Less hilarious is the reminder of world population in the 50s:
I know its no cinch to manage the affairs of this planet with its population exceeding 2 billion. The number itself is something of a miracle and throws our practical ideas into obsolescence.
Apparently in forty years since we've managed to triple world population. That is something of a miracle.

It was also interesting to see in this novel, as in THE SPORTSWRITER which I read recently, that in the past, the wife got to keep the children, no matter what. It's pretty disgusting and sexist. So is Herzog's view on a twelve year girl he sees riding a horse:
In jodphurs, boots and bowler she had the hauteur of a female child who knows it won't be long before she is nubile and has the power to hurt.
I have some experience in the twelve year old girl area, having been one myself, and I can assure you that your nubility (?) never crosses your mind.

Herzog eventually attempts to murder his wife. I can't tell you if he succeeded, as fifty pages from the end, my shampoo burst on the book. Sorry Saul Bellow.

Tuesday, 23 December 2014


This is among the first ever accounts of drug addiction, and is as boring and as glamorous as every other account of drug addiction.

Every druggie's story includes an awful lot of banging on about taking drugs, I guess because the authors are drug addicts. I was amazed by the similarity between this book, written 1821, and BAD NEWS by Edward St Aubyn, written 1997, which I read earlier this year. Apparently the druggie experience has changed little in the last century and a half. It's truly incredible how interesting De Quincey thinks the number of drops he took on each day is. Unusually, he isn't shy to elaborate on why he took so many drugs - that being, he really liked taking drugs.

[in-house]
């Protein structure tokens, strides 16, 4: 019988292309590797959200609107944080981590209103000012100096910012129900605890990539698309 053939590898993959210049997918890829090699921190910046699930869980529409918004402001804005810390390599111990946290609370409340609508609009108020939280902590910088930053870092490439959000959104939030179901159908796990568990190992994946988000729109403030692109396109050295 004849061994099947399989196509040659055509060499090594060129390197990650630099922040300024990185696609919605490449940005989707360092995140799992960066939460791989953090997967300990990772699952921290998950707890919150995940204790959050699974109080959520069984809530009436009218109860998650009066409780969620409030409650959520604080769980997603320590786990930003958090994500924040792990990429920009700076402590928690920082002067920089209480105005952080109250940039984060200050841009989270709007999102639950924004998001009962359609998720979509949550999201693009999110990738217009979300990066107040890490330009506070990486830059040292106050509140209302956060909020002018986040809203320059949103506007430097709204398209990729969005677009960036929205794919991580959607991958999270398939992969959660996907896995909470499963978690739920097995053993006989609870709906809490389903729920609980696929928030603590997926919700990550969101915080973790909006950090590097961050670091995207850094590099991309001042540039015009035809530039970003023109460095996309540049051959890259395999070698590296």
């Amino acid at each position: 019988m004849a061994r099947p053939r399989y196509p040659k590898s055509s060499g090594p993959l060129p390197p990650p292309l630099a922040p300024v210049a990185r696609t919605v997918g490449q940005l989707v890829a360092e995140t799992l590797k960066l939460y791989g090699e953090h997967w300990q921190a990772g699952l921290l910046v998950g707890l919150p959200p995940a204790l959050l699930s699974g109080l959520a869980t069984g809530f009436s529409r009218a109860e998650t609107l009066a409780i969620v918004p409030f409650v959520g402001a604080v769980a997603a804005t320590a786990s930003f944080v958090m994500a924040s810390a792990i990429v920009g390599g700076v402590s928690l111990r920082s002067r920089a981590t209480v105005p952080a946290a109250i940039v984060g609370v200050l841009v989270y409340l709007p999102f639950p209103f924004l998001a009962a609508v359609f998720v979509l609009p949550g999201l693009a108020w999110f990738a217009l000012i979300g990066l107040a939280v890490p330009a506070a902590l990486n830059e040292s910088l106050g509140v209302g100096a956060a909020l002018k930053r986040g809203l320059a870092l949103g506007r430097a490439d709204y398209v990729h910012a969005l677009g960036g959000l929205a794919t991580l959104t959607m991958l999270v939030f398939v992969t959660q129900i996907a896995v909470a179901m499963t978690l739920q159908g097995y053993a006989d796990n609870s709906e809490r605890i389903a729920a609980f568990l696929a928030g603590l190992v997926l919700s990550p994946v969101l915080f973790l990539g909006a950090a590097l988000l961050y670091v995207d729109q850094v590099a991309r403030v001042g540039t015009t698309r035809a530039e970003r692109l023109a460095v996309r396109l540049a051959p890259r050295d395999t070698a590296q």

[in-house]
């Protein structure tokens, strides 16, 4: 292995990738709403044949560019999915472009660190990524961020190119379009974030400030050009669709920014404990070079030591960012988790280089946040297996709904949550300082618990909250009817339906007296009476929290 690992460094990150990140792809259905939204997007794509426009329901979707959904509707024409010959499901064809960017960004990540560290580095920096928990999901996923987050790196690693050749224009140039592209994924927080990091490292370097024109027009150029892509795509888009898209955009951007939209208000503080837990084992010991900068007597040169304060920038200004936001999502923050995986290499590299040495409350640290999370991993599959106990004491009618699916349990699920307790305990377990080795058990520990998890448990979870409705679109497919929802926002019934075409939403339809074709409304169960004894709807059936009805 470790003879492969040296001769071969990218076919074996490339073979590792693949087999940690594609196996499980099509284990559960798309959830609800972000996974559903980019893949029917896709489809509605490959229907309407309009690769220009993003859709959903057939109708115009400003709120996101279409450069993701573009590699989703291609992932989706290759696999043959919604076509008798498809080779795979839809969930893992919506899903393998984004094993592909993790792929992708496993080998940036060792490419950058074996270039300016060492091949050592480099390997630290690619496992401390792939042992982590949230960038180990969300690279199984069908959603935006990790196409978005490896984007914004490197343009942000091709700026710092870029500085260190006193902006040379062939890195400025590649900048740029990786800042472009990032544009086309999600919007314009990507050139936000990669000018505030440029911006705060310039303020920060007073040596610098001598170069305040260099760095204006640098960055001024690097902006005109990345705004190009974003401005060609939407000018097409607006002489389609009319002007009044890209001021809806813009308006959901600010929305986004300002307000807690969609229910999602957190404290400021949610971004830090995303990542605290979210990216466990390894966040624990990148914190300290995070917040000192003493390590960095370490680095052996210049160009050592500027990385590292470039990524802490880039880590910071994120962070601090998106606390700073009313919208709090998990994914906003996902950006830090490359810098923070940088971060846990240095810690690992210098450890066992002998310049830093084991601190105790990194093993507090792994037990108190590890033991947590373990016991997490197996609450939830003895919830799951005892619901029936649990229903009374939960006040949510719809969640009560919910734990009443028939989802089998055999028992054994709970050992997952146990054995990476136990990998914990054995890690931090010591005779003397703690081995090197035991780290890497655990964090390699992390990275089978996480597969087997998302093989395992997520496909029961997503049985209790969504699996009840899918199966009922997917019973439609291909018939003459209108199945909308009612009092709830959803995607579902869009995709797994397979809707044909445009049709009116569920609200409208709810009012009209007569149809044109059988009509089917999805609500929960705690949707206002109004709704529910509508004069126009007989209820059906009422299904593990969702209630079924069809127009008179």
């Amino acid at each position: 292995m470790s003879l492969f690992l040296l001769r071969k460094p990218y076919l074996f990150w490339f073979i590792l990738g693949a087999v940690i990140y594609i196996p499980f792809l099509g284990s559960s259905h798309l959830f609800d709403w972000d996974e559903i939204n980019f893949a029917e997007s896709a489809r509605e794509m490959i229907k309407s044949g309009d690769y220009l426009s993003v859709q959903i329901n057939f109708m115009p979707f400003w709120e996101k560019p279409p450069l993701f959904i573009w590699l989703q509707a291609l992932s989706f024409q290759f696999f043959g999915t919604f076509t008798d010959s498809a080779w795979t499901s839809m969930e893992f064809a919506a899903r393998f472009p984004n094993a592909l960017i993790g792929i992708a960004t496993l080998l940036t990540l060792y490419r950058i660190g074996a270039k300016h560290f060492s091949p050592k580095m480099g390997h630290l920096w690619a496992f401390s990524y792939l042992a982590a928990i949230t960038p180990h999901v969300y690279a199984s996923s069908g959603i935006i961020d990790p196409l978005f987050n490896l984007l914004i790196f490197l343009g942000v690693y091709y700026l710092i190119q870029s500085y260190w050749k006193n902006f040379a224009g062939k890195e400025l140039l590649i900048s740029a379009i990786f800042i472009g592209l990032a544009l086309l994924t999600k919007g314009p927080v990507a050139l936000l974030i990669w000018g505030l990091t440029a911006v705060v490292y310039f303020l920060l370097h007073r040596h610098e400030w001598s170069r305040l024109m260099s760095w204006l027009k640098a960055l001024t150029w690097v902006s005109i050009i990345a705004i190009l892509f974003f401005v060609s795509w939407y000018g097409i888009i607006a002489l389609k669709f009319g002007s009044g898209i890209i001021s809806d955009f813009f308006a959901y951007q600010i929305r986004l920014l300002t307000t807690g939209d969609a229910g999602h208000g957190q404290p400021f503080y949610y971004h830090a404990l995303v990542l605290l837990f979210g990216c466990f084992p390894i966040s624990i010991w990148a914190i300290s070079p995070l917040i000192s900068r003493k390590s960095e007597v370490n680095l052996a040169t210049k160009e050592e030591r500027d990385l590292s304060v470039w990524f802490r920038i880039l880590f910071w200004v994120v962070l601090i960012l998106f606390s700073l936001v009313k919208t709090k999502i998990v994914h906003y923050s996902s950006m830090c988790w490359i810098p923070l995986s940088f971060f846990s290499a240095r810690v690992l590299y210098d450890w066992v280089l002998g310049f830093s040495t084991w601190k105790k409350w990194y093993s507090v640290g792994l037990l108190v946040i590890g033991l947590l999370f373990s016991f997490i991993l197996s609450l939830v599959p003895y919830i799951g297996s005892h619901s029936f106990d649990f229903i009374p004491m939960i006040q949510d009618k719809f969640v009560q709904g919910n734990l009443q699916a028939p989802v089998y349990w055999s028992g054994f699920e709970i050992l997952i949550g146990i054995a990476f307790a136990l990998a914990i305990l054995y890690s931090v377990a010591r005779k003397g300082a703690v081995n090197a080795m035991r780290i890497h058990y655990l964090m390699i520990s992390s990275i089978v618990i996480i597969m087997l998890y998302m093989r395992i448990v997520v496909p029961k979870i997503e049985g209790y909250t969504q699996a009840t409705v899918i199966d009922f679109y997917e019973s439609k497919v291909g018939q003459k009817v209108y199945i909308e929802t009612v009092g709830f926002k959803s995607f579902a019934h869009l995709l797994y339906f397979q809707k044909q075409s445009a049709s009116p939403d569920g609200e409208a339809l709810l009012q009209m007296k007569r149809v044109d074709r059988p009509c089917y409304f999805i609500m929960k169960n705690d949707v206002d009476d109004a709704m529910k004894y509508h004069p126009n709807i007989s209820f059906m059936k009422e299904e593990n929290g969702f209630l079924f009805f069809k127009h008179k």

I speak from the ground of a large and profound personal experience: whereas most of the unscientific authors who have at all treated of opium, and even of those who have written expressly on the materia medica, make it evident, from the horror they express of it, that their experimental knowledge of its action is none at all.
Indeed, his entire first half of the novel is called THE PLEASURES OF OPIUM, while the second half is THE PAINS OF OPIUM

I found this book a trifle boring, but also rather charmingly well written. Try this, on walking around London: